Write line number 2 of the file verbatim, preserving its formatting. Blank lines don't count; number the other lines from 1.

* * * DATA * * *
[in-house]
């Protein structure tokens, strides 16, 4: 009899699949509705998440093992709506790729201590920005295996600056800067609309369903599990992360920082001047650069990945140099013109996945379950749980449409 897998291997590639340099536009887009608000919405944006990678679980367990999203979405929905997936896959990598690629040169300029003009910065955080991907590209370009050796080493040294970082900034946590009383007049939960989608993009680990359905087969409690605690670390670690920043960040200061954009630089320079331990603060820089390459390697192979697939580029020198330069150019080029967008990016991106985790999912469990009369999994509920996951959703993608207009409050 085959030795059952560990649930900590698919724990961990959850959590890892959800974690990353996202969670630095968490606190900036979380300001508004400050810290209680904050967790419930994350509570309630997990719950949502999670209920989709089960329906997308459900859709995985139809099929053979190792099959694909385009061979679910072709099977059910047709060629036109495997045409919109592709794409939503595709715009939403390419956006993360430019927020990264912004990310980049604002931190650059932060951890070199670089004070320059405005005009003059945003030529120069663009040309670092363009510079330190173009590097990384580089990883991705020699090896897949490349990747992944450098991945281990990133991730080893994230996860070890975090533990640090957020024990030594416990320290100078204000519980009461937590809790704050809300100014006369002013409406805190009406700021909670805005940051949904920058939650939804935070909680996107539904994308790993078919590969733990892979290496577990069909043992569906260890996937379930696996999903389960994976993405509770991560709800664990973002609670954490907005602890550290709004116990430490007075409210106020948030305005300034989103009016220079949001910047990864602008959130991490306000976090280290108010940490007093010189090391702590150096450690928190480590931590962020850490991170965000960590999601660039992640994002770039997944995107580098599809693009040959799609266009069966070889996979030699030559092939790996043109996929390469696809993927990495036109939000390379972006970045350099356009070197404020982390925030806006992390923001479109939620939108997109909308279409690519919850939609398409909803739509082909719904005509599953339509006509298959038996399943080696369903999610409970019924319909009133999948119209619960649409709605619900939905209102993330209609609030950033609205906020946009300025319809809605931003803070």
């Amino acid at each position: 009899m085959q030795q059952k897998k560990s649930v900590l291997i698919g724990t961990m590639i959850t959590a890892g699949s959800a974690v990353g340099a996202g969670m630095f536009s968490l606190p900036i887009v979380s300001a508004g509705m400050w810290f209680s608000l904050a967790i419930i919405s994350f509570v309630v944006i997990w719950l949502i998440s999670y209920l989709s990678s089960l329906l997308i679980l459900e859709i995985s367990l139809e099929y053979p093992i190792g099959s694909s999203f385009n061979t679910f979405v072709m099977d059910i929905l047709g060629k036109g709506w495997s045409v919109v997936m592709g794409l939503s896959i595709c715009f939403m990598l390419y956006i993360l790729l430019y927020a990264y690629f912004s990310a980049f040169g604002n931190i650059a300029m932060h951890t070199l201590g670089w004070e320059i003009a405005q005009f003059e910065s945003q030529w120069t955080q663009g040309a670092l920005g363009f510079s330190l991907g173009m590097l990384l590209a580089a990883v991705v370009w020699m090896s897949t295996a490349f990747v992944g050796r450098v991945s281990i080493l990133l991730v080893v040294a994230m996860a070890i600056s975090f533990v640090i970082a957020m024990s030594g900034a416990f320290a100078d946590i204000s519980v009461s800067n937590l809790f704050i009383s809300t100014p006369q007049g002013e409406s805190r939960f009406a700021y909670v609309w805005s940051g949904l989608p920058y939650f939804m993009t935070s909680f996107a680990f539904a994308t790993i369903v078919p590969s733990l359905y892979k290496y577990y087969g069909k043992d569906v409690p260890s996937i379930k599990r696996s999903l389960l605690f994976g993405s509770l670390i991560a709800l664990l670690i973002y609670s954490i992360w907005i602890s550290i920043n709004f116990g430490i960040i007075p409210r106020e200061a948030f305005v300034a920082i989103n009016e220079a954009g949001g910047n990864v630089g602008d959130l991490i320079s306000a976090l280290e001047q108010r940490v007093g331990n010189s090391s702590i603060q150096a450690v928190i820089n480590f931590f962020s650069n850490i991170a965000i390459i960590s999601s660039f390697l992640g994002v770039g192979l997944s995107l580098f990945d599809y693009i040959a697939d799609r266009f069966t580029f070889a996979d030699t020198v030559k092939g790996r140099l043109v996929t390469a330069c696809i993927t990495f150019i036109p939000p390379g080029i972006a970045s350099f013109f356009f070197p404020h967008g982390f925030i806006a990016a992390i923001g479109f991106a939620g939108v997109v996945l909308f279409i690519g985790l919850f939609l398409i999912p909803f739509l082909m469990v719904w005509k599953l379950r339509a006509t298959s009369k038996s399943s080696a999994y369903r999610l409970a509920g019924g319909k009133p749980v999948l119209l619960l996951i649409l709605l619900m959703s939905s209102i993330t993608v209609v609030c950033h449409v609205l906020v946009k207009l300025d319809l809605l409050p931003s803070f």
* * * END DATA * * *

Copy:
């Protein structure tokens, strides 16, 4: 009899699949509705998440093992709506790729201590920005295996600056800067609309369903599990992360920082001047650069990945140099013109996945379950749980449409 897998291997590639340099536009887009608000919405944006990678679980367990999203979405929905997936896959990598690629040169300029003009910065955080991907590209370009050796080493040294970082900034946590009383007049939960989608993009680990359905087969409690605690670390670690920043960040200061954009630089320079331990603060820089390459390697192979697939580029020198330069150019080029967008990016991106985790999912469990009369999994509920996951959703993608207009409050 085959030795059952560990649930900590698919724990961990959850959590890892959800974690990353996202969670630095968490606190900036979380300001508004400050810290209680904050967790419930994350509570309630997990719950949502999670209920989709089960329906997308459900859709995985139809099929053979190792099959694909385009061979679910072709099977059910047709060629036109495997045409919109592709794409939503595709715009939403390419956006993360430019927020990264912004990310980049604002931190650059932060951890070199670089004070320059405005005009003059945003030529120069663009040309670092363009510079330190173009590097990384580089990883991705020699090896897949490349990747992944450098991945281990990133991730080893994230996860070890975090533990640090957020024990030594416990320290100078204000519980009461937590809790704050809300100014006369002013409406805190009406700021909670805005940051949904920058939650939804935070909680996107539904994308790993078919590969733990892979290496577990069909043992569906260890996937379930696996999903389960994976993405509770991560709800664990973002609670954490907005602890550290709004116990430490007075409210106020948030305005300034989103009016220079949001910047990864602008959130991490306000976090280290108010940490007093010189090391702590150096450690928190480590931590962020850490991170965000960590999601660039992640994002770039997944995107580098599809693009040959799609266009069966070889996979030699030559092939790996043109996929390469696809993927990495036109939000390379972006970045350099356009070197404020982390925030806006992390923001479109939620939108997109909308279409690519919850939609398409909803739509082909719904005509599953339509006509298959038996399943080696369903999610409970019924319909009133999948119209619960649409709605619900939905209102993330209609609030950033609205906020946009300025319809809605931003803070």